[Homily. Third Sunday of Lent. 12 March 2023]
We have just heard the story of Jesus and the Samaritan woman. It is an occasion to draw your attention to the two huge murals of Mark Tolentino in the back of this chapel. They are gospel images presented in indigenized art, in the symbols of local cultures.
One is of Jesus in the synagogue of Nazareth portrayed in Lk. 4:14-30. At the start of his public ministry, Jesus presents his program to his own people, and he is rejected. They take scandal in his message that the Good News might be shared with non-Jews. Enraged, they want to kill him by pushing him off a cliff.
The other is an image of what we heard this morning in our Gospel reading. Jesus is not speaking to his own people. Instead, he is speaking to a woman whom he should not be speaking with: a Samaritan woman. But beginning with Jesus’ icebreaker, a simple request for water, they enter into an intimate dialogue – the sort of dialogue between strangers or estranged people this chapel was consecrated to promote. The result is what is heralded at the end of our gospel reading: exposed to interaction with Jesus for two days, the Samaritan townsfolk are now telling the woman, “We no longer believe because of your word; for we have heard [him] for ourselves, and we know that this [Jesus} is truly the savior of the world” (Jn 4:42).
In this beautiful account from the Gospel of John – Jesus and the Samaritan woman meet at a well in Sychar. It was believed that the well was provided by the patriarch, Jacob (-Israel), whose sons eventually headed the twelve tribes of Israel. Jesus asks the Samaritan woman to give him a drink of water. She is shocked that he does, since Jews don’t talk to Samaritans. This was because of a religious dispute. The Jews insisted that true worship of God can only take place in the Temple of Jerusalem. The Samaritans, however, had their own high places of worship.
How can you be asking me to give you water? I am a Samaritan woman.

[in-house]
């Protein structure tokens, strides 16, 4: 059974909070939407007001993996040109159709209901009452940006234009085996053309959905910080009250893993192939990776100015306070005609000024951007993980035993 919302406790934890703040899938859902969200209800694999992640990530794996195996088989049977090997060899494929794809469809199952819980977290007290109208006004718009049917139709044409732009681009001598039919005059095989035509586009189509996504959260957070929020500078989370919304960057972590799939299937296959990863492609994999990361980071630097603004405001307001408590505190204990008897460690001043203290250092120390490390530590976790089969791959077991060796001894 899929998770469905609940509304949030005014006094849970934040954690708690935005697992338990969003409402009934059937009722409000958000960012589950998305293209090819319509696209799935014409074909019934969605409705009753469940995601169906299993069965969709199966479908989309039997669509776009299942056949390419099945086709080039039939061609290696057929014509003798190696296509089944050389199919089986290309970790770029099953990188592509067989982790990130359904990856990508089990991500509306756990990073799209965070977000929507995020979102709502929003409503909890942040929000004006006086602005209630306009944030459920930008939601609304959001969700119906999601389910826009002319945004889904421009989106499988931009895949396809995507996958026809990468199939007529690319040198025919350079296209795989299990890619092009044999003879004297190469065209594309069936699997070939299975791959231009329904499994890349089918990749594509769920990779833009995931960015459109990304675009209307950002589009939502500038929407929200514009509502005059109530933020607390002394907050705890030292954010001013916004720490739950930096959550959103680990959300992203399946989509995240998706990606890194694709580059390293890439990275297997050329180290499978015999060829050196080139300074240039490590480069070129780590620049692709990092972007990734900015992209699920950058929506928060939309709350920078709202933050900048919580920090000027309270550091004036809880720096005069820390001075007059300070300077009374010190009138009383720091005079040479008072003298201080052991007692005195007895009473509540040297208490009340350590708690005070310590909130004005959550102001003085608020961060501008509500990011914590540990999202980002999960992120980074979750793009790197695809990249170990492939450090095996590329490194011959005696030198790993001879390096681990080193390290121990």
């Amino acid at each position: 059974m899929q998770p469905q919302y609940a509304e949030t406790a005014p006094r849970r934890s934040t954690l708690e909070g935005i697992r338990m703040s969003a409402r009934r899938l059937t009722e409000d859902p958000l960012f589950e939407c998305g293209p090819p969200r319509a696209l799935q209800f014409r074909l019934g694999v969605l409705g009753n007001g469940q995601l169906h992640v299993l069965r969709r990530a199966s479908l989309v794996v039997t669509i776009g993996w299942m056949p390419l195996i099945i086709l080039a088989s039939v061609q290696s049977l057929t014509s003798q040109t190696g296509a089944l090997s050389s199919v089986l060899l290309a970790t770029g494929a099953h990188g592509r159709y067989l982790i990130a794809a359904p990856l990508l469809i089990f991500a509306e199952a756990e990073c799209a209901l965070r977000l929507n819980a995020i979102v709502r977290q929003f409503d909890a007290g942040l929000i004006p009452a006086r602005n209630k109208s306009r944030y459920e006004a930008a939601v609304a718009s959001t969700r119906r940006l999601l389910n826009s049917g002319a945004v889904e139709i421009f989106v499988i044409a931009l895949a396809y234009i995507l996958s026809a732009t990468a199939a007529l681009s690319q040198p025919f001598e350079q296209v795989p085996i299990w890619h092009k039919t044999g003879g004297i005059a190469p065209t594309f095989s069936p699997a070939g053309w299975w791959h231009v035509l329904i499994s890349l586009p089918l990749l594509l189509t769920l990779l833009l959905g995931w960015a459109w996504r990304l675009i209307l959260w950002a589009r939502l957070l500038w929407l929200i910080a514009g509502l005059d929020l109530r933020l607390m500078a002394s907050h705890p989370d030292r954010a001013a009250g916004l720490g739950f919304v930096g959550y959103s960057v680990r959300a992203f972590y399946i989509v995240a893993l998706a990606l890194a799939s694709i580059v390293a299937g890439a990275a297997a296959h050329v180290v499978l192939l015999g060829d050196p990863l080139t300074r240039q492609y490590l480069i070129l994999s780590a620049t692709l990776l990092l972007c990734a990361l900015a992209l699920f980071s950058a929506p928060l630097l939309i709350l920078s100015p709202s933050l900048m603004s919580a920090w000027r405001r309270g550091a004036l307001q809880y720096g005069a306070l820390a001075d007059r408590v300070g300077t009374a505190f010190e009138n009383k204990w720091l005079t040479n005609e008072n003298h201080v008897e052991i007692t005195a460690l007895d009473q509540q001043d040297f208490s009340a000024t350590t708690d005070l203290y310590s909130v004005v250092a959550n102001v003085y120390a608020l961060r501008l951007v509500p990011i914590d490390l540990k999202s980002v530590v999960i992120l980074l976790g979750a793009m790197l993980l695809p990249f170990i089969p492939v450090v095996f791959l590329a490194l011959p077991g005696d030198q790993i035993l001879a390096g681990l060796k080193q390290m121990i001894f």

Jesus uses her question to introduce what he really wants to say: I want to give you living water, so you will never thirst again. While the woman may be thinking of natural water, Jesus is using natural water as a symbol of another kind of water: “…the water I will give will become in the person receiving it a spring of water welling up to eternal life” (Jn 4:14). For Jesus, this water is the Spirit – a spirit that lives from within, a spirit of forgiveness, a spirit of forgiving because of having experienced forgiveness oneself, a spirit of love – shared by the crucified and risen Lord with those who believe in him leading to the joys of eternal life. Drinking this water unto eternal life, one never thirsts again. Because this water is superior to the water in Jacob’s well, Jesus shows himself to be greater than Jacob. (cf Jn. 4:12)
The woman says, “Sir, give me this water so that I may not be thirsty or have to keep coming here to draw water” (Jn 4:15).
Let us now return to the dispute between Samaritans and Jews that happily failed to keep Jesus and the Samaritan woman apart. “Believe me, woman, the hour is coming when you will worship the Father neither on this mountain nor in Jerusalem. … But the hour is coming and is now here, when true worshippers will worship the Father in Spirit and in truth. … God is Spirit and those who worship him must worship him in Spirit and truth” (Jn 4:21-22).
Perhaps without fully understanding what Jesus meant, the woman says. “I know the Messiah is coming, the one called the Anointed. When he comes, he will tell us everything” (Jn 4:25).
Then Jesus discloses, “I am he, the one who is speaking with you.” In the intimacy of their conversation, there is no messianic secret. Jesus does not hold back. You are waiting for the Messiah, the Anointed One. “I am he” (Jn 4:26).
He would, however, not be like the anointed priest, who offered the blood of animals in order to atone for sin; he would offer his own blood. He would not be the anointed King to win back worldly political power for Israel; he would promote the Kingdom of God. He would not be the anointed prophet to speak God’s truth “in partial and various way” but wholly and definitively (cf. Heb. !:1-4). He would be the priest, king and prophet anointed to do the Father’s will and to reconcile humanity with him by washing away our sins with the blood and water that flowed from his pierced Heart on the Cross.
While Jesus’ townsfolk in Nazareth wanted to kill him after he presented his program of ministry to them, the townsfolk of Sychar in Samaria welcomed Jesus, asked him to stay, listened to him, and were led to genuine faith. “Truly this is the savior of the world!” (Jn 4:12), they rejoiced.
In this season of Lent, where are we: are we among the townsfolk and relatives of Jesus who want to murder him because he does not fit our conception of the Messiah? Or are we with the Samaritan townsfolk called to authentic faith by the woman of many husbands who, in her fascination for Jesus, became the first missionary in the new testament?